Director: Katie Aselton
Runtime: 83 minutes
There’s so much promising talent behind the new thriller Black Rock, that it’s initially disappointing when director Katie Aselton and scribe Mark Duplass reveal their movie to be nothing more than a generic, women-in-peril scenario. The desolate, isolated Maine island the female protagonists find themselves on becomes a kind of stand-in for the ghettoized sub-genre of survival horror, and as they fight or flee the homicidal war veterans who pursue them, these gals seem to be struggling against decades of misogynistic clichés.
When the husband-and-wife duo of Duplass and Aselton (who also co-stars with Lake Bell and Kate Bosworth) key into the untapped pathos and humor of the tired premise, Black Rock becomes a refreshing action romp. More often than not, though, the film isn’t as engrossing or engaging, as it clearly wants to be. There’s a refreshing lack of exploitation in the proceedings, but all of the realism is expended on the dynamic between the three women and little left for creatively convincing us that these girls could hold their own against the experienced and aggressive soldiers that want them dead.
The set-up is well handled, and Aselton proves a light touch when it comes to sketching out all the necessary geographical and emotional details; Bell and Aselton have long been feuding over a stolen boyfriend, Bosworth fakes cancer to get them on an outing to a place they loved in childhood, and one of the three war veterans (Iraq is the new Vietnam) knows them from high school. The acting on both sides of the genre line is sturdy, and Aselton in particular is quite good as Abby, both before and after the divisive event, that puts the girls in peril.
The incendiary moment here is also thoughtfully staged, with Abby luring one of the guys into the woods for a tryst that she re-thinks just as he’s moving in to seal the deal. When he presses her, she incapacitates him and soon all the girls are captured and the men deciding what to do with them. The delicacy of the early scenes gives way to a muted version of The Most Dangerous Game, and it’s the subversive comedy in Duplass’ script, as well as the actresses’ ability to deliver it straight, that gets us through these routine, less believable chapters.
A sequence where Abby, the automatic leader of the group, smacks the living crap out of one of the girls in order to snap her back and save her life, is both hilarious and bracingly real. Bringing an interesting female touch to an often male-dominated genre, Aselton also devises a scene where the ladies have lost their clothing and must huddle together for warmth, cock-blocking any faux erotic notions by using the moment to personify their own naked emotional states and necessity for banding together.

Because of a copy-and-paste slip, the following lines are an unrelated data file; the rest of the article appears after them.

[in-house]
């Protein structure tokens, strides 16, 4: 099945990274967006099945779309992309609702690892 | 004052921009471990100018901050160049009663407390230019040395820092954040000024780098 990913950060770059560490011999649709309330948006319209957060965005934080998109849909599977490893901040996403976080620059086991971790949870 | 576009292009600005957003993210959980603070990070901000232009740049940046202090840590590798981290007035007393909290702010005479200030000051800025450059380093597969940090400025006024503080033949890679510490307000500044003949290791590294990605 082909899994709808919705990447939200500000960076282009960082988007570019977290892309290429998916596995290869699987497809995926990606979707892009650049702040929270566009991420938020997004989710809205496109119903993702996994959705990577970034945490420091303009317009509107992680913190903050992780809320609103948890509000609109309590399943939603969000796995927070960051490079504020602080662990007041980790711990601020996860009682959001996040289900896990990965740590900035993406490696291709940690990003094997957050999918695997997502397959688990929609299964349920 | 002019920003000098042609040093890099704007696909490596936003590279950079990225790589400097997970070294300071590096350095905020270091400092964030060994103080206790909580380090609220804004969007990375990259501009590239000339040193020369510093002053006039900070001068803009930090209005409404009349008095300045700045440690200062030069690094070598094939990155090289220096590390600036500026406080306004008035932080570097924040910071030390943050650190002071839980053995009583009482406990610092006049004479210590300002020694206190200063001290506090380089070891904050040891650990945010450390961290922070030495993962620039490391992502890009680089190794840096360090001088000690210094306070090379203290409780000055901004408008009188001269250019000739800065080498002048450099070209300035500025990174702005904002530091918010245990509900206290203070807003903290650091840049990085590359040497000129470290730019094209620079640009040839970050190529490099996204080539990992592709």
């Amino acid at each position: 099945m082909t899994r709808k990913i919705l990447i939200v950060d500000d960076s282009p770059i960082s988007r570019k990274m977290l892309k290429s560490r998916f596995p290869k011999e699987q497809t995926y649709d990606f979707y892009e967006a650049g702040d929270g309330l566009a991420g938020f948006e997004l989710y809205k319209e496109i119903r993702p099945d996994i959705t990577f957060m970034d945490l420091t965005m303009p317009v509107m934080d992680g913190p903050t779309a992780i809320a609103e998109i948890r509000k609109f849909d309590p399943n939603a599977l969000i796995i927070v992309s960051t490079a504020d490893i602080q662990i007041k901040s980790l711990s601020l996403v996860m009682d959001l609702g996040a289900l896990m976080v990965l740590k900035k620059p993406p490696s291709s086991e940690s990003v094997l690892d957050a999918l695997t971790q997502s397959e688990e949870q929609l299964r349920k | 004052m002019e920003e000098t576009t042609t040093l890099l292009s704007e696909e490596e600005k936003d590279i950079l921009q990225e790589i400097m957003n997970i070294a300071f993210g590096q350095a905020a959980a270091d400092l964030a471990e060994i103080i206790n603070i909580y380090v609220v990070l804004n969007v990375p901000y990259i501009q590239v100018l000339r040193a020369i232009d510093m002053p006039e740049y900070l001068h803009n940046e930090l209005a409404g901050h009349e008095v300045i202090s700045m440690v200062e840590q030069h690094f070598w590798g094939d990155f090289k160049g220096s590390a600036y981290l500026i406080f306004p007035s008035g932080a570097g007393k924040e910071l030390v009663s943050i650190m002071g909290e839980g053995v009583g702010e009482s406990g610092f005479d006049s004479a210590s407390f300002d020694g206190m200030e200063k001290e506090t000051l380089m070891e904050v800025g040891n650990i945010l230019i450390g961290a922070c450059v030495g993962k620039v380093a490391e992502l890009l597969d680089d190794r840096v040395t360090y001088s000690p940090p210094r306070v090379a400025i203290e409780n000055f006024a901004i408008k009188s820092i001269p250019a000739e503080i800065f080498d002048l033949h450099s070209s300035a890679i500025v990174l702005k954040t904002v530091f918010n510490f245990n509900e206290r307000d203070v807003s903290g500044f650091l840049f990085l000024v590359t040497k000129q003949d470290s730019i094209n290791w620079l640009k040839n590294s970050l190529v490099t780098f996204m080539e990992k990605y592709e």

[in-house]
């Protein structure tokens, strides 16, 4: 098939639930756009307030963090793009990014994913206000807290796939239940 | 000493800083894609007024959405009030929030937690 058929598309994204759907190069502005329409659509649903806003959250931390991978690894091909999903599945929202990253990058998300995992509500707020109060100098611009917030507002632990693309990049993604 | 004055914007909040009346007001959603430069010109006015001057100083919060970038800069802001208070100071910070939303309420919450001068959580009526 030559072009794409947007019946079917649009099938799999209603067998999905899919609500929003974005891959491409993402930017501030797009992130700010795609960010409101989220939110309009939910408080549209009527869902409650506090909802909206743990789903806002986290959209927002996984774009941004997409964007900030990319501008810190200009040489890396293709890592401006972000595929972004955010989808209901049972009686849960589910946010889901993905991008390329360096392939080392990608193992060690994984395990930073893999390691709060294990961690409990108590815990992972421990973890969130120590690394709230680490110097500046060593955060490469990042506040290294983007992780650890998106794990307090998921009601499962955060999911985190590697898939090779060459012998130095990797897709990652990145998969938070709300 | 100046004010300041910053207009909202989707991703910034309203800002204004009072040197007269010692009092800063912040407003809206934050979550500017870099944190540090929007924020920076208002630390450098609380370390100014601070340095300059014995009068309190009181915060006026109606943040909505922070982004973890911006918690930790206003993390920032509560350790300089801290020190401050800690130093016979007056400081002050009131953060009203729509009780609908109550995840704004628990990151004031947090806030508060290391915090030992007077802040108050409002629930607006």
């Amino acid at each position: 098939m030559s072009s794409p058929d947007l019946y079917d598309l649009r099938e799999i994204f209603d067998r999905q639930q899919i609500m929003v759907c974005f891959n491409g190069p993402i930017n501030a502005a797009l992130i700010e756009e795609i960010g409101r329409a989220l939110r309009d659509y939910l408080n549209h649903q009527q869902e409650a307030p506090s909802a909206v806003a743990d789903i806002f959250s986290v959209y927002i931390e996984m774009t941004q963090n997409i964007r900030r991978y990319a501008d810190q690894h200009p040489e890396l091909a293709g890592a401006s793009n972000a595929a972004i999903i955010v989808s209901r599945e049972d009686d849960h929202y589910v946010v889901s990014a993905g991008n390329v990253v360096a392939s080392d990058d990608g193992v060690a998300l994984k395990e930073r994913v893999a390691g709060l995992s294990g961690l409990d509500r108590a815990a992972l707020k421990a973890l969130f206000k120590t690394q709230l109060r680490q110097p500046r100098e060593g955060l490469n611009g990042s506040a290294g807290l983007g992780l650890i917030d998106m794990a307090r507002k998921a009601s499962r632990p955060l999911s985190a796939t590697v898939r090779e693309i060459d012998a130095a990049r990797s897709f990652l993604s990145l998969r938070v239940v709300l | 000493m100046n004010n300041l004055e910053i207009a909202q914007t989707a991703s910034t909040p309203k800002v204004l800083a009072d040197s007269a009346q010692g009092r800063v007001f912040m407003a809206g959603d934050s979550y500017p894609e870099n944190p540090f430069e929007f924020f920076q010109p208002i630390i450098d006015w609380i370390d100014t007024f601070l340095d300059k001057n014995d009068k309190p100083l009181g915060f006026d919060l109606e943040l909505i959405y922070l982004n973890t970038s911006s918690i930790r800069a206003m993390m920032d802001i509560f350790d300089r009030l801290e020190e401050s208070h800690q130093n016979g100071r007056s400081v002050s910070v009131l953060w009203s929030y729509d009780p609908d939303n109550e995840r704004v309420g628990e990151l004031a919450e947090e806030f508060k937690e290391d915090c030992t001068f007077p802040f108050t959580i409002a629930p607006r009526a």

If only the directing and the writing were also used to add dimension to the men, who come off exactly like the crazed, shifty products of a political war the logline suggests. That they are both unstable mentally and incompetent professionally (the ladies would be dead ten minutes in if the guys have all the skills they claim) creates an imbalance in Black Rock that keeps it from being more than the violent ditty we expect. Horror fans, especially those who have tired of wanton misery in their action thrillers, might find this a reasonably good time at the movies. Those who know Aselton and Duplass from their other work, like The League, will be smarting from the wasted opportunity to inject wit and intelligence into material that direly needed it.
Black Rock is now available on VOD and in limited theatrical release.
Welcome to the latest episode of our official podcast, The Film Stage Show. This week, Danny King, Amanda Waltz, and I discuss Don Hertzfeldt’s new short film World of Tomorrow, which will be released on March 31st on VOD (or stream below). Then we dive into a feature review of David Robert Mitchell‘s horror film It Follows, which […]
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